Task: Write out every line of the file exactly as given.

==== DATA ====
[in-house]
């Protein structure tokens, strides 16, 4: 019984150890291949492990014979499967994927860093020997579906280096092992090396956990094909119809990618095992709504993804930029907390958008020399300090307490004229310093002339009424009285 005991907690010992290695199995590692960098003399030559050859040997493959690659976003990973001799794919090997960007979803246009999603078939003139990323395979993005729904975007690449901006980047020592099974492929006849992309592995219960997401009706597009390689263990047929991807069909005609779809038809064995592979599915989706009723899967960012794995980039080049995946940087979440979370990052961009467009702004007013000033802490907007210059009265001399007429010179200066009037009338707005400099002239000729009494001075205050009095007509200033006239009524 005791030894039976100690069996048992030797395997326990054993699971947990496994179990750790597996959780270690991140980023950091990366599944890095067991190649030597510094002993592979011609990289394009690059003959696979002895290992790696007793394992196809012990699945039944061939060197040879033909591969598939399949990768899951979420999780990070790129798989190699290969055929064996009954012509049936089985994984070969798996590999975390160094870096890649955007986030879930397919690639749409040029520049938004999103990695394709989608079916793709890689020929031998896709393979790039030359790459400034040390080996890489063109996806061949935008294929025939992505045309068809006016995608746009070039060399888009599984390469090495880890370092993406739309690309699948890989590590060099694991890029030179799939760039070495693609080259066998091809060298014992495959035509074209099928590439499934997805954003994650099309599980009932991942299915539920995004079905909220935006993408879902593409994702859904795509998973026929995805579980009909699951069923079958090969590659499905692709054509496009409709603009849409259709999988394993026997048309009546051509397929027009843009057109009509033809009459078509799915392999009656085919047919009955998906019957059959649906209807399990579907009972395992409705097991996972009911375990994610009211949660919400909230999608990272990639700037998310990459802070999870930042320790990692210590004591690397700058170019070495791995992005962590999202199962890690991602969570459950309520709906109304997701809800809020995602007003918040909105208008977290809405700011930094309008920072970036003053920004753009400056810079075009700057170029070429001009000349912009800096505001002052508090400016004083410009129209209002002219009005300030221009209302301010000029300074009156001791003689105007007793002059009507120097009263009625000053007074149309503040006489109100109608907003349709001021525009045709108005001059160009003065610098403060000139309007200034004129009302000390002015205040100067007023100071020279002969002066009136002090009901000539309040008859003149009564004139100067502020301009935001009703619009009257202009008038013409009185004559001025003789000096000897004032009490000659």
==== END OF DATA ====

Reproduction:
[in-house]
């Protein structure tokens, strides 16, 4: 019984150890291949492990014979499967994927860093020997579906280096092992090396956990094909119809990618095992709504993804930029907390958008020399300090307490004229310093002339009424009285 005991907690010992290695199995590692960098003399030559050859040997493959690659976003990973001799794919090997960007979803246009999603078939003139990323395979993005729904975007690449901006980047020592099974492929006849992309592995219960997401009706597009390689263990047929991807069909005609779809038809064995592979599915989706009723899967960012794995980039080049995946940087979440979370990052961009467009702004007013000033802490907007210059009265001399007429010179200066009037009338707005400099002239000729009494001075205050009095007509200033006239009524 005791030894039976100690069996048992030797395997326990054993699971947990496994179990750790597996959780270690991140980023950091990366599944890095067991190649030597510094002993592979011609990289394009690059003959696979002895290992790696007793394992196809012990699945039944061939060197040879033909591969598939399949990768899951979420999780990070790129798989190699290969055929064996009954012509049936089985994984070969798996590999975390160094870096890649955007986030879930397919690639749409040029520049938004999103990695394709989608079916793709890689020929031998896709393979790039030359790459400034040390080996890489063109996806061949935008294929025939992505045309068809006016995608746009070039060399888009599984390469090495880890370092993406739309690309699948890989590590060099694991890029030179799939760039070495693609080259066998091809060298014992495959035509074209099928590439499934997805954003994650099309599980009932991942299915539920995004079905909220935006993408879902593409994702859904795509998973026929995805579980009909699951069923079958090969590659499905692709054509496009409709603009849409259709999988394993026997048309009546051509397929027009843009057109009509033809009459078509799915392999009656085919047919009955998906019957059959649906209807399990579907009972395992409705097991996972009911375990994610009211949660919400909230999608990272990639700037998310990459802070999870930042320790990692210590004591690397700058170019070495791995992005962590999202199962890690991602969570459950309520709906109304997701809800809020995602007003918040909105208008977290809405700011930094309008920072970036003053920004753009400056810079075009700057170029070429001009000349912009800096505001002052508090400016004083410009129209209002002219009005300030221009209302301010000029300074009156001791003689105007007793002059009507120097009263009625000053007074149309503040006489109100109608907003349709001021525009045709108005001059160009003065610098403060000139309007200034004129009302000390002015205040100067007023100071020279002969002066009136002090009901000539309040008859003149009564004139100067502020301009935001009703619009009257202009008038013409009185004559001025003789000096000897004032009490000659």